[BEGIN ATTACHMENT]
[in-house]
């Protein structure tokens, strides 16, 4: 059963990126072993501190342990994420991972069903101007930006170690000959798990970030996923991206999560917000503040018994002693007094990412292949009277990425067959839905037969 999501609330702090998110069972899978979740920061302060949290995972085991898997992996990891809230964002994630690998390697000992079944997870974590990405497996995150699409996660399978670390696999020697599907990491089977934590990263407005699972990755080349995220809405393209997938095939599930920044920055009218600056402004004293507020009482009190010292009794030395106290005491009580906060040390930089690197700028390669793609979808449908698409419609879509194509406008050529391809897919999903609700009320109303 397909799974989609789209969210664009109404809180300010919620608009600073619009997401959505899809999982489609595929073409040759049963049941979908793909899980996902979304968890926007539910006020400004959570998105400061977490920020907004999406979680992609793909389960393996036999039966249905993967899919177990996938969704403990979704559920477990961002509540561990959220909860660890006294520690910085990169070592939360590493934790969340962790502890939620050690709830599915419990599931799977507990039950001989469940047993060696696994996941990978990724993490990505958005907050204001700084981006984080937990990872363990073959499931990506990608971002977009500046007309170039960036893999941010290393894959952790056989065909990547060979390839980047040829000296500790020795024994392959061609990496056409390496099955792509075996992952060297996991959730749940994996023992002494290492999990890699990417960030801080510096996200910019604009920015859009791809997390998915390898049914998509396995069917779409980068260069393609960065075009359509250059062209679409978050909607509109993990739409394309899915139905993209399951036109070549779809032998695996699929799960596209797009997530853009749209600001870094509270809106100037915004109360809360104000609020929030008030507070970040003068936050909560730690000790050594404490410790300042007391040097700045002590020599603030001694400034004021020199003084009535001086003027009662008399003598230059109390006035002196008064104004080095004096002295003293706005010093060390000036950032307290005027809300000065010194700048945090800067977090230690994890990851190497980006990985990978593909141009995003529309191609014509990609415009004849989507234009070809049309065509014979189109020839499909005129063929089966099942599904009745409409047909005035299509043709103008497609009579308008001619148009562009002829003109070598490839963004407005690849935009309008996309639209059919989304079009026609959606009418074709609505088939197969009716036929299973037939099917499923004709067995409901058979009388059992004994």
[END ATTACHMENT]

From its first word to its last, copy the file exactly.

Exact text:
[in-house]
């Protein structure tokens, strides 16, 4: 059963990126072993501190342990994420991972069903101007930006170690000959798990970030996923991206999560917000503040018994002693007094990412292949009277990425067959839905037969 999501609330702090998110069972899978979740920061302060949290995972085991898997992996990891809230964002994630690998390697000992079944997870974590990405497996995150699409996660399978670390696999020697599907990491089977934590990263407005699972990755080349995220809405393209997938095939599930920044920055009218600056402004004293507020009482009190010292009794030395106290005491009580906060040390930089690197700028390669793609979808449908698409419609879509194509406008050529391809897919999903609700009320109303 397909799974989609789209969210664009109404809180300010919620608009600073619009997401959505899809999982489609595929073409040759049963049941979908793909899980996902979304968890926007539910006020400004959570998105400061977490920020907004999406979680992609793909389960393996036999039966249905993967899919177990996938969704403990979704559920477990961002509540561990959220909860660890006294520690910085990169070592939360590493934790969340962790502890939620050690709830599915419990599931799977507990039950001989469940047993060696696994996941990978990724993490990505958005907050204001700084981006984080937990990872363990073959499931990506990608971002977009500046007309170039960036893999941010290393894959952790056989065909990547060979390839980047040829000296500790020795024994392959061609990496056409390496099955792509075996992952060297996991959730749940994996023992002494290492999990890699990417960030801080510096996200910019604009920015859009791809997390998915390898049914998509396995069917779409980068260069393609960065075009359509250059062209679409978050909607509109993990739409394309899915139905993209399951036109070549779809032998695996699929799960596209797009997530853009749209600001870094509270809106100037915004109360809360104000609020929030008030507070970040003068936050909560730690000790050594404490410790300042007391040097700045002590020599603030001694400034004021020199003084009535001086003027009662008399003598230059109390006035002196008064104004080095004096002295003293706005010093060390000036950032307290005027809300000065010194700048945090800067977090230690994890990851190497980006990985990978593909141009995003529309191609014509990609415009004849989507234009070809049309065509014979189109020839499909005129063929089966099942599904009745409409047909005035299509043709103008497609009579308008001619148009562009002829003109070598490839963004407005690849935009309008996309639209059919989304079009026609959606009418074709609505088939197969009716036929299973037939099917499923004709067995409901058979009388059992004994």